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Involvement May Save More Than It Costs

Being active in the equine community is something we all know we should do, but it takes an event like the introduction of House Bill 03-1260 to illustrate how important it is to be involved.

For those of you who missed the media coverage, House Bill 03-1260 was written to impose “civil liability for animal cruelty and negligent animal health care professional practices affecting companion dogs and cats…” At first, this sounds good. An owner would be able to sue for animal cruelty and malpractice. But on closer examination it was shown that there were a great number of faults in this law. Faults that the sponsors of this bill didn’t realize even existed. Fortunately, animal interest groups were quick to see the mistakes and lobbied hard to stop this bill. Thanks to the efforts of humane societies, animal welfare groups, and veterinary organizations this law never made it out of committee.

So why is this bill so important an example? The system worked and the bill was defeated. Besides the bill dealt with dogs and cats not horses. The answer is that this bill illustrates what can happen when organized groups are there to act on behalf of animals and their owners. If those groups do not have a strong voice, bills like this will pass with unfortunate consequences for owners and animals.

To explain why this example is important lets look at the specifics of this bill. This law was created by well-intentioned politicians, but without any input by the groups who would be most affected by it. As a result, these lawmakers wrote a poorly planned bill with a number of unintended consequences. Such as increasing the cost of veterinary care, increasing animal abandonment, and increasing cases of neglect. The increase in costs would have been the result of veterinarians passing on the added expenses they would face under the new law. These expenses would include having to perform added lab tests to protect against lawsuits and increased malpractice insurance costs. Some veterinarians would have been forced to move to other states rather than risk loosing their life’s savings to a frivolous lawsuit. Higher veterinary costs would result in an increase in cases of neglect and abandonment by people who couldn’t afford the more expensive veterinary care. In addition, the law would have also dictated what vaccination protocols a veterinarian could follow. Would you want your health care decisions made by a politician? The care animal rescue groups could give would have also been affected. They would have also been at risk of being sued for the care they provided. The end result would have been worse care for animals and greater expense for their owners.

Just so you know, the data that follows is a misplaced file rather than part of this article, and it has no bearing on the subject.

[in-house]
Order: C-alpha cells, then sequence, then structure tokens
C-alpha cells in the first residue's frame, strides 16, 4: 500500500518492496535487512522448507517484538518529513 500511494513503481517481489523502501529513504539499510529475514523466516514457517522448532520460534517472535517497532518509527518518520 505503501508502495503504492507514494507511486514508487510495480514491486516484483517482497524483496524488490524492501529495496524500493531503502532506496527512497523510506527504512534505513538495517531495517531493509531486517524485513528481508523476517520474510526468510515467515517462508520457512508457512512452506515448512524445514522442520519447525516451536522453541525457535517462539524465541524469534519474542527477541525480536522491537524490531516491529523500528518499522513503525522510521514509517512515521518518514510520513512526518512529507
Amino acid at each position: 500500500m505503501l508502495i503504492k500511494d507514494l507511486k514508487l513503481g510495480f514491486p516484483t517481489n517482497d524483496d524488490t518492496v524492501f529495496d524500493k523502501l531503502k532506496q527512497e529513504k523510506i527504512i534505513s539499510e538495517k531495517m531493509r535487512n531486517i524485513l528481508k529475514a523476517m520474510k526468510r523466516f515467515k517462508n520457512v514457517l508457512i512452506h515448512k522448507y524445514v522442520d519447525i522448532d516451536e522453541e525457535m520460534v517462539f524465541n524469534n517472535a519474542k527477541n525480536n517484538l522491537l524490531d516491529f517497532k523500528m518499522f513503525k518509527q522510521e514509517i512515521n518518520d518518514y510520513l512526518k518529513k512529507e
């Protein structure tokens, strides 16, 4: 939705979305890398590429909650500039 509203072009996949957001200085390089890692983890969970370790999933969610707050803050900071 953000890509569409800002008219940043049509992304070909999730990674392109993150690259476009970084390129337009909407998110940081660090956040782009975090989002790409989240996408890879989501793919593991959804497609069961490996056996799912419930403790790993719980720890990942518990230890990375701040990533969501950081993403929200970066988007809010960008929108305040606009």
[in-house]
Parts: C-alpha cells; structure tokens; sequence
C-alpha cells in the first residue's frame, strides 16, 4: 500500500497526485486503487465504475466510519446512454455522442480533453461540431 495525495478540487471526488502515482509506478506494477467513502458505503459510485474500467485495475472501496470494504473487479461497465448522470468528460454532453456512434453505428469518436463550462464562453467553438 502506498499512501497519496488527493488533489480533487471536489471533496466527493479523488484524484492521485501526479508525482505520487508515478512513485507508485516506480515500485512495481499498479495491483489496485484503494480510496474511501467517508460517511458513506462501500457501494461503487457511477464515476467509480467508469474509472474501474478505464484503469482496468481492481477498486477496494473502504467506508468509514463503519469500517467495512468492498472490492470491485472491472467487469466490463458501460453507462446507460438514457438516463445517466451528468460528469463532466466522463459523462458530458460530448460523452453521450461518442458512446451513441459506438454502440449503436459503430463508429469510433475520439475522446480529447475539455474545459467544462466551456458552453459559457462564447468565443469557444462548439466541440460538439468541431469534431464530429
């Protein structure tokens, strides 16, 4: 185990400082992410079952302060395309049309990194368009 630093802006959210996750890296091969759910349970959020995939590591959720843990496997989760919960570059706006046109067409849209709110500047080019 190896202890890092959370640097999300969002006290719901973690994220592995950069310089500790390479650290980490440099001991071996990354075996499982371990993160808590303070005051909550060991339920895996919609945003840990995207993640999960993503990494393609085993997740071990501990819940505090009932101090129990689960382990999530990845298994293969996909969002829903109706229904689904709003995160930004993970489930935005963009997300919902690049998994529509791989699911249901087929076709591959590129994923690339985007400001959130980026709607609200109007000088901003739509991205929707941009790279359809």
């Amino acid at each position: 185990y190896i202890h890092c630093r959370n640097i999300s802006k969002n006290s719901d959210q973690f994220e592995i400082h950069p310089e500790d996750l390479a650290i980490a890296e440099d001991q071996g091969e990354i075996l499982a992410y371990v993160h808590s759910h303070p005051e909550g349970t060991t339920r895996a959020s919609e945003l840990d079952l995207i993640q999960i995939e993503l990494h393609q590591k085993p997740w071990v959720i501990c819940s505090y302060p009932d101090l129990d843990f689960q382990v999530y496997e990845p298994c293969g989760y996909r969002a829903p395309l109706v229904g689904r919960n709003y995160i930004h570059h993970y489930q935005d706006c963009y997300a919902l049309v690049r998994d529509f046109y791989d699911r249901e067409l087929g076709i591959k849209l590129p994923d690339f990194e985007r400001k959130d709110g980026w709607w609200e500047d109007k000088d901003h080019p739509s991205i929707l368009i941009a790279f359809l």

The mistakes made in the writing of this bill could have easily been made in legislation concerning horses. Examples of these types of problems have been seen in other states, such as California. It is also highly likely that the precedent set by this law would eventually have been applied to horses, with the same consequences. The way to prevent this type of poorly planned legislation is to join organizations like the Colorado and American Horse Councils, breed associations, trail riding groups, or sport horse associations. It is only by joining together thousands of members can horse organizations get the attention of lawmakers. By speaking with one voice not only do equine organizations have more clout, but they also can also act much more efficiently. The effects of Colorado House Bill 03-1260 would have been felt for years without well-organized animal welfare and interest groups. It would have gone from introduction to passing in less than 2 weeks, not nearly enough time for individual horse owners to find out and stop this law.

 

Dr. John Marion

Castlewood Canyon Equine - Quality Horse veterinarian Services for Franktown CO, Elizabeth, Parker and the surrounding areas.

1115 Castlewood Canyon Road
Franktown, CO 80116
(303) 660-1492

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